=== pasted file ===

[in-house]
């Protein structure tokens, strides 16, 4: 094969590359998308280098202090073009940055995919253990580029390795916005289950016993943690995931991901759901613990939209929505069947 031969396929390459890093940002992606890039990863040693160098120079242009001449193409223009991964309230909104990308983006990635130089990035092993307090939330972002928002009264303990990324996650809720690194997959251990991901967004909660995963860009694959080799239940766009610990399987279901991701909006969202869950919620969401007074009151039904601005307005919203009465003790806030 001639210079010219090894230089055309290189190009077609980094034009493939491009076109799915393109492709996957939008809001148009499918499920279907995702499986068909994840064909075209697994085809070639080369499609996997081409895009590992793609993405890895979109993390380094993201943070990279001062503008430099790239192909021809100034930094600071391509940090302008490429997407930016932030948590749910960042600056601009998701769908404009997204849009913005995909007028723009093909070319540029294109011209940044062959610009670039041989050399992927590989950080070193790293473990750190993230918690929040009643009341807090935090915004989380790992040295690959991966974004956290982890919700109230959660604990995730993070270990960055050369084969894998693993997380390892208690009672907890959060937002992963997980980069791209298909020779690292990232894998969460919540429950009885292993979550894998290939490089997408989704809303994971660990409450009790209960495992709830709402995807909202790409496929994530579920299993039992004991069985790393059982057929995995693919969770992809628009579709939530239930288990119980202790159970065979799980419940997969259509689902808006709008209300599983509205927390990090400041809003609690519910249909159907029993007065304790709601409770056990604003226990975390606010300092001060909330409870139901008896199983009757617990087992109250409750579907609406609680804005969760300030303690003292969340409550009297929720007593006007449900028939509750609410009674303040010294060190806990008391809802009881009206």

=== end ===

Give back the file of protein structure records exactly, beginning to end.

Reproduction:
[in-house]
């Protein structure tokens, strides 16, 4: 094969590359998308280098202090073009940055995919253990580029390795916005289950016993943690995931991901759901613990939209929505069947 031969396929390459890093940002992606890039990863040693160098120079242009001449193409223009991964309230909104990308983006990635130089990035092993307090939330972002928002009264303990990324996650809720690194997959251990991901967004909660995963860009694959080799239940766009610990399987279901991701909006969202869950919620969401007074009151039904601005307005919203009465003790806030 001639210079010219090894230089055309290189190009077609980094034009493939491009076109799915393109492709996957939008809001148009499918499920279907995702499986068909994840064909075209697994085809070639080369499609996997081409895009590992793609993405890895979109993390380094993201943070990279001062503008430099790239192909021809100034930094600071391509940090302008490429997407930016932030948590749910960042600056601009998701769908404009997204849009913005995909007028723009093909070319540029294109011209940044062959610009670039041989050399992927590989950080070193790293473990750190993230918690929040009643009341807090935090915004989380790992040295690959991966974004956290982890919700109230959660604990995730993070270990960055050369084969894998693993997380390892208690009672907890959060937002992963997980980069791209298909020779690292990232894998969460919540429950009885292993979550894998290939490089997408989704809303994971660990409450009790209960495992709830709402995807909202790409496929994530579920299993039992004991069985790393059982057929995995693919969770992809628009579709939530239930288990119980202790159970065979799980419940997969259509689902808006709008209300599983509205927390990090400041809003609690519910249909159907029993007065304790709601409770056990604003226990975390606010300092001060909330409870139901008896199983009757617990087992109250409750579907609406609680804005969760300030303690003292969340409550009297929720007593006007449900028939509750609410009674303040010294060190806990008391809802009881009206």